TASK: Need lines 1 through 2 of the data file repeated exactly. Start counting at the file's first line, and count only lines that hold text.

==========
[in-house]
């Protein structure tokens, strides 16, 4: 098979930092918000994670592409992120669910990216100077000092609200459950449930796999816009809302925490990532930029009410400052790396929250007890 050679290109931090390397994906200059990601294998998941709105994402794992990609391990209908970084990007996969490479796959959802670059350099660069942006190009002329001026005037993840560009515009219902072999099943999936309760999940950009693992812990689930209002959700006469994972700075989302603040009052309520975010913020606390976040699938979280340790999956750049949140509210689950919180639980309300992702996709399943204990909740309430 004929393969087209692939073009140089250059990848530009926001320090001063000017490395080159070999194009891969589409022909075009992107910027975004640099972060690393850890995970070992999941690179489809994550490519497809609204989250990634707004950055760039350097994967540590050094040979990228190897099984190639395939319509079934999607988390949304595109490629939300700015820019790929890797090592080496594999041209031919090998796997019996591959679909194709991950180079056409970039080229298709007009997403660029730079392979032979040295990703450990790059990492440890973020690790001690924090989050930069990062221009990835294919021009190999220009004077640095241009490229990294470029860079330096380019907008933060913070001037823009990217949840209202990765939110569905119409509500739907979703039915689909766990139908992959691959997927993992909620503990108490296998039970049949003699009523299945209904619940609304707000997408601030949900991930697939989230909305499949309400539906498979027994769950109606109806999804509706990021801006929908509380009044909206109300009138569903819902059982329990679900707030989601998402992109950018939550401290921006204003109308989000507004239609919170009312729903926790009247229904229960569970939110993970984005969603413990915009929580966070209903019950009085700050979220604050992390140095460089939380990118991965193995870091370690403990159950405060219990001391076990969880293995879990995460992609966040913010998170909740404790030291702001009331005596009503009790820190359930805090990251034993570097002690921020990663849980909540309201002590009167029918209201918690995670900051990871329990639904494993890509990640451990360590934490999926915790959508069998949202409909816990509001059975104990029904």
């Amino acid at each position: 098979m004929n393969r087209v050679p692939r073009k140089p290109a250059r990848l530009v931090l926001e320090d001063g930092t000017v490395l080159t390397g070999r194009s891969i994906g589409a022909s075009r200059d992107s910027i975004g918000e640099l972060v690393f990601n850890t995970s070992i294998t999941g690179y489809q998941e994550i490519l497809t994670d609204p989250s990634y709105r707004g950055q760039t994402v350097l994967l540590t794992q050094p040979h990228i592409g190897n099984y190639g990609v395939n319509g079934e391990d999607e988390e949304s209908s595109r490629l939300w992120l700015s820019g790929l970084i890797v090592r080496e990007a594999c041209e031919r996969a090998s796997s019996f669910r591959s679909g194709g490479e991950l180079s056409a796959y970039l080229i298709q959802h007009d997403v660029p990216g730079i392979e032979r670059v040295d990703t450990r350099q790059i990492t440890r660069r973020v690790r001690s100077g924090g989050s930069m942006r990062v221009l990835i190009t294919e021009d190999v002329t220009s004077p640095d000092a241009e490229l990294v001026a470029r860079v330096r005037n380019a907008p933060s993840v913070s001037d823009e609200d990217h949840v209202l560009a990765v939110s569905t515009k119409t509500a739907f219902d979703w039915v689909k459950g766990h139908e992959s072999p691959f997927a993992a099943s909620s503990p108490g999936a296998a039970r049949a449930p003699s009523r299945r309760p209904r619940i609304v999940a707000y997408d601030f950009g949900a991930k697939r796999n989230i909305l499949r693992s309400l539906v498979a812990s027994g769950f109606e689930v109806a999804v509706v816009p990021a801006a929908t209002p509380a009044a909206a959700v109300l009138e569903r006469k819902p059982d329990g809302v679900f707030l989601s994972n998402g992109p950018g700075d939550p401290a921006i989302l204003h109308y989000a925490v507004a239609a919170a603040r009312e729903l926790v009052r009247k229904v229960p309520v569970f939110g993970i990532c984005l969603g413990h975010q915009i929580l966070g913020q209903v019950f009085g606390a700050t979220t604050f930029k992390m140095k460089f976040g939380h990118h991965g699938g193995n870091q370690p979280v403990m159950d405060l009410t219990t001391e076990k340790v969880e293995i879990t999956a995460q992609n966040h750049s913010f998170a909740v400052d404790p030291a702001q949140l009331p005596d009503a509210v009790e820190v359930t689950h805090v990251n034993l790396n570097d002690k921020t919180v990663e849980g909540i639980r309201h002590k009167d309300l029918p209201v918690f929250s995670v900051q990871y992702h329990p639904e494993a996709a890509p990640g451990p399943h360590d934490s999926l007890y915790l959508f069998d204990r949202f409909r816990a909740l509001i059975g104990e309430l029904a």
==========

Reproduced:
[in-house]
């Protein structure tokens, strides 16, 4: 098979930092918000994670592409992120669910990216100077000092609200459950449930796999816009809302925490990532930029009410400052790396929250007890 050679290109931090390397994906200059990601294998998941709105994402794992990609391990209908970084990007996969490479796959959802670059350099660069942006190009002329001026005037993840560009515009219902072999099943999936309760999940950009693992812990689930209002959700006469994972700075989302603040009052309520975010913020606390976040699938979280340790999956750049949140509210689950919180639980309300992702996709399943204990909740309430 004929393969087209692939073009140089250059990848530009926001320090001063000017490395080159070999194009891969589409022909075009992107910027975004640099972060690393850890995970070992999941690179489809994550490519497809609204989250990634707004950055760039350097994967540590050094040979990228190897099984190639395939319509079934999607988390949304595109490629939300700015820019790929890797090592080496594999041209031919090998796997019996591959679909194709991950180079056409970039080229298709007009997403660029730079392979032979040295990703450990790059990492440890973020690790001690924090989050930069990062221009990835294919021009190999220009004077640095241009490229990294470029860079330096380019907008933060913070001037823009990217949840209202990765939110569905119409509500739907979703039915689909766990139908992959691959997927993992909620503990108490296998039970049949003699009523299945209904619940609304707000997408601030949900991930697939989230909305499949309400539906498979027994769950109606109806999804509706990021801006929908509380009044909206109300009138569903819902059982329990679900707030989601998402992109950018939550401290921006204003109308989000507004239609919170009312729903926790009247229904229960569970939110993970984005969603413990915009929580966070209903019950009085700050979220604050992390140095460089939380990118991965193995870091370690403990159950405060219990001391076990969880293995879990995460992609966040913010998170909740404790030291702001009331005596009503009790820190359930805090990251034993570097002690921020990663849980909540309201002590009167029918209201918690995670900051990871329990639904494993890509990640451990360590934490999926915790959508069998949202409909816990509001059975104990029904």